The Heraldic Arms

queens' college armsThese arms are those of the first foundress Queen, Margaret of Anjou, which she derived from those of her father René, Duke of Anjou, with the addition in 1575 of a green border for the College. The six quarters of these arms represent the six lordships (either actual or titular) which he claimed:

Quarterly of six:

  1. Barry of eight argent and gules (for Hungary);
  2. Azure semy of fleurs-de-lis or, a label of three points gules (for Anjou Ancient or Naples);
  3. Argent, a cross potent between four crosses crosslet potent or (for Jerusalem);
  4. Azure semy of fleurs-de-lis or, a bordure gules (for Anjou Modern);
  5. Azure semy of crosses crosslet fitchy, two barbels haurient addorsed or (for Bar);
  6. Or, on a bend gules three alerions displayed argent (for Lorraine);

all within a bordure vert.

The crest was added in 1575:

  • Out of a coronet or, an eagle rousant sable, wings or.

The green border appears to be intended as a heraldic difference for Queens’ College, to distinguish the college arms from those of Margaret herself. This use of green might be the origin of the green used in the college scarf and for sports attire.

These arms are of interest because the third quarter (Jerusalem) uses gold on silver, a combination which is extremely rare in heraldry. The cross potent is a visual pun on the letters H and I, the first two letters of Hierusalem. In the fifth quarter, the barbels are an allusion to Bar. In the last quarter, the alerions are an allusion to Lorraine. There is plenty of historical evidence for the label being red in the second quarter, although being on another colour (blue), it offends against practice in English heraldry.

The College badge

boar's head badgeThese are not actually arms of the College, but, rather, a badge.

  • Sable a cross and crozier in saltire or surmounted by a boar’s head argent.

The silver boar’s head was the badge of King Richard III of England. Richard’s wife Anne Neville was the third Queen consort to be patroness of the College. Both Anne and Richard were great benefactors of the College, although their benefactions were subsequently lost to King Henry VII.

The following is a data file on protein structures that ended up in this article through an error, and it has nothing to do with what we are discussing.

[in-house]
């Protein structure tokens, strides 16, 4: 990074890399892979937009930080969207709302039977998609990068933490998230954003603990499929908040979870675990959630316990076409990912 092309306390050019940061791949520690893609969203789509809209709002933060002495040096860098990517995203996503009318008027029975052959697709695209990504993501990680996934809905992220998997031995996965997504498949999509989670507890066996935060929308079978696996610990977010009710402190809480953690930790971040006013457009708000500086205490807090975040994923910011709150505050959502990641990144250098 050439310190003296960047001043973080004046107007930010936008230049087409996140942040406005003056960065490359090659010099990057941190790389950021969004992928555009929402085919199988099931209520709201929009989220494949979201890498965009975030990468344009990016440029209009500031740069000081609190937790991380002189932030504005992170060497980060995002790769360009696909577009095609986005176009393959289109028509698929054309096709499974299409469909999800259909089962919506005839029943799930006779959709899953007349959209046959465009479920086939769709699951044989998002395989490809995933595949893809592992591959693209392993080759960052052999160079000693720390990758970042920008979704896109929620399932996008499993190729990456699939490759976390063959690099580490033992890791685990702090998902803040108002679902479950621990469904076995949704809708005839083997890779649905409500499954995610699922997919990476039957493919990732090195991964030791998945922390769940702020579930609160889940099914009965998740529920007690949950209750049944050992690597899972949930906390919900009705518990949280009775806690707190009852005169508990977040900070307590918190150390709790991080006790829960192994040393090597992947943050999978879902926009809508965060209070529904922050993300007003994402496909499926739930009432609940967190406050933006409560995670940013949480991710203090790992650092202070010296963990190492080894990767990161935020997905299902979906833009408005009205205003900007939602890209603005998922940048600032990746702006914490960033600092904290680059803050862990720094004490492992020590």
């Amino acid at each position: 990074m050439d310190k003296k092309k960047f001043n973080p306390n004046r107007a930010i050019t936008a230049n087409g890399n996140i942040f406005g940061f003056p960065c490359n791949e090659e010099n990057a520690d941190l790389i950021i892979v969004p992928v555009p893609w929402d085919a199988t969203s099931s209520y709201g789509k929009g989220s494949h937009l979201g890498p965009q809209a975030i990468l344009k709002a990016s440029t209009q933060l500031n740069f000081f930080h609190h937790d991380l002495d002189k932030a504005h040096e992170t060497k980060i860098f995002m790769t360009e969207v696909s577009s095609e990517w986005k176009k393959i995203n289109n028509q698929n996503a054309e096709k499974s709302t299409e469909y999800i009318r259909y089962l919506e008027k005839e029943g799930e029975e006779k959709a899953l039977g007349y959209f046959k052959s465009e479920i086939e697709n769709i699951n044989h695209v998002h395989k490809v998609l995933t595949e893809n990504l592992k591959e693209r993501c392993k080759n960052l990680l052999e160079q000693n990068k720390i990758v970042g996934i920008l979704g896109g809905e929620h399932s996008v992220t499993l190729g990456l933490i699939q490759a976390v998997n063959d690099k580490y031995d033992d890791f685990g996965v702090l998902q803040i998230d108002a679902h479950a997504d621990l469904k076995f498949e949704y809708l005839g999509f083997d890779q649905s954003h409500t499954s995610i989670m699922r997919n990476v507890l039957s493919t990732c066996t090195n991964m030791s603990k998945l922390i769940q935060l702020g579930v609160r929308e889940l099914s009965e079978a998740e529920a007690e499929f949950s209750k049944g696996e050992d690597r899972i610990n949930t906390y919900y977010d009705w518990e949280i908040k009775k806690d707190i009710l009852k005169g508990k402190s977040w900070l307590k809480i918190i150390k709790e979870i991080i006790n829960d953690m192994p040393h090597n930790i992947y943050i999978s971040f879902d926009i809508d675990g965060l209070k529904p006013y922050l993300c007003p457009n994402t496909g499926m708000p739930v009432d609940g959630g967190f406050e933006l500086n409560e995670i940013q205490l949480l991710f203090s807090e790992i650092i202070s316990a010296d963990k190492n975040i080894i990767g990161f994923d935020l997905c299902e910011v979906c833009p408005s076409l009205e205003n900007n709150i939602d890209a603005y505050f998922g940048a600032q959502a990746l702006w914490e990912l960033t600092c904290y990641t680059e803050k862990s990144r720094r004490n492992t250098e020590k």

An inventory of the college silver taken in 1544 records:

  • Item antiquum sigillum argenteum ex dono Ricardi sc̃di R. Anglie insculptum porcellis seu apris.
  • Item: an ancient silver seal given by Richard the Second, King of England, engraved with a little pig or boar.

Here, the abbreviation sc̃di for secundi (second) is clearly a mistake for tertii (third). The seal does not survive. This inventory entry is the earliest evidence for the College’s use of a boar’s head symbol.

The gold cross stands for St Margaret, and the gold crozier for St Bernard, the two patron saints of Queens’ College. There is a suggestion that the saltire arrangement of these (like the St Andrew’s Cross) is an allusion to Andrew Dokett, founder (in fact if not in name) and first President of Queens’.

Today, this badge is widely used by College sports clubs, and also appears in connection with food or dining.

The College scarf

queens' college scarfQueens’ College scarves are green with two white stripes. When made to the traditional colours, the green in Queens’ College scarves is darker than the green in Girton College scarves. Other scarves for clubs within college are here.

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Queens’ College Arms and Boar’s Head badge by Queens’ College Cambridge are licensed under a Creative Commons Attribution-ShareAlike 4.0 International License.